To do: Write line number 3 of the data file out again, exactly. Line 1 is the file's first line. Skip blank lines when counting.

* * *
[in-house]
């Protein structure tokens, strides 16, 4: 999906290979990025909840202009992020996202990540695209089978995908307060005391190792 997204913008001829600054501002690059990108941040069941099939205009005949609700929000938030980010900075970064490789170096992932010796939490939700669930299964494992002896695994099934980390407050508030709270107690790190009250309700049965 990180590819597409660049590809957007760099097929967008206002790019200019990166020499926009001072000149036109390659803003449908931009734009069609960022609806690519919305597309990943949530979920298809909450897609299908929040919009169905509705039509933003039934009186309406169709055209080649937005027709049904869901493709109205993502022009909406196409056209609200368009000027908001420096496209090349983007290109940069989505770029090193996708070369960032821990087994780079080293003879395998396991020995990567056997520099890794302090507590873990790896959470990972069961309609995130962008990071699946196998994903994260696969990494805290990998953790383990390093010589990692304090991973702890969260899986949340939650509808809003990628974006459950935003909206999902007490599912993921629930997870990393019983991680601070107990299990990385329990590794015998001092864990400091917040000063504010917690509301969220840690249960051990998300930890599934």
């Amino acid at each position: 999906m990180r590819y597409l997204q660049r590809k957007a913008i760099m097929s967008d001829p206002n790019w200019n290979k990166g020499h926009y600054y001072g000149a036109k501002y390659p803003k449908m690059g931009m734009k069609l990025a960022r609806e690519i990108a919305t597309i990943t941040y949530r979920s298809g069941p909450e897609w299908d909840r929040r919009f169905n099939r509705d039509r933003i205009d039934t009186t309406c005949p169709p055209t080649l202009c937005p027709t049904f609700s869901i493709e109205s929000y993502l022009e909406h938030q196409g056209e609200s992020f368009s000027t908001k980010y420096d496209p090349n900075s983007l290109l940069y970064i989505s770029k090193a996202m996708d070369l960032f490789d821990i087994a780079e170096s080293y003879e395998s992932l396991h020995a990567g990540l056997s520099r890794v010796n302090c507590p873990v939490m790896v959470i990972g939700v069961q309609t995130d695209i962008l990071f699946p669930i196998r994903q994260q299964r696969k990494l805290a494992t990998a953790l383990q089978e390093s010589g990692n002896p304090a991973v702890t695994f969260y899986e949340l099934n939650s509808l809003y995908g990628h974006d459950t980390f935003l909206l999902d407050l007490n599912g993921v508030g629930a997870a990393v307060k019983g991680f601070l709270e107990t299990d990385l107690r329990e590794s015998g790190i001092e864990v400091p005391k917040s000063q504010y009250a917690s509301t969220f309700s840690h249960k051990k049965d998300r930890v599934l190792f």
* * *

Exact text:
């Amino acid at each position: 999906m990180r590819y597409l997204q660049r590809k957007a913008i760099m097929s967008d001829p206002n790019w200019n290979k990166g020499h926009y600054y001072g000149a036109k501002y390659p803003k449908m690059g931009m734009k069609l990025a960022r609806e690519i990108a919305t597309i990943t941040y949530r979920s298809g069941p909450e897609w299908d909840r929040r919009f169905n099939r509705d039509r933003i205009d039934t009186t309406c005949p169709p055209t080649l202009c937005p027709t049904f609700s869901i493709e109205s929000y993502l022009e909406h938030q196409g056209e609200s992020f368009s000027t908001k980010y420096d496209p090349n900075s983007l290109l940069y970064i989505s770029k090193a996202m996708d070369l960032f490789d821990i087994a780079e170096s080293y003879e395998s992932l396991h020995a990567g990540l056997s520099r890794v010796n302090c507590p873990v939490m790896v959470i990972g939700v069961q309609t995130d695209i962008l990071f699946p669930i196998r994903q994260q299964r696969k990494l805290a494992t990998a953790l383990q089978e390093s010589g990692n002896p304090a991973v702890t695994f969260y899986e949340l099934n939650s509808l809003y995908g990628h974006d459950t980390f935003l909206l999902d407050l007490n599912g993921v508030g629930a997870a990393v307060k019983g991680f601070l709270e107990t299990d990385l107690r329990e590794s015998g790190i001092e864990v400091p005391k917040s000063q504010y009250a917690s509301t969220f309700s840690h249960k051990k049965d998300r930890v599934l190792f």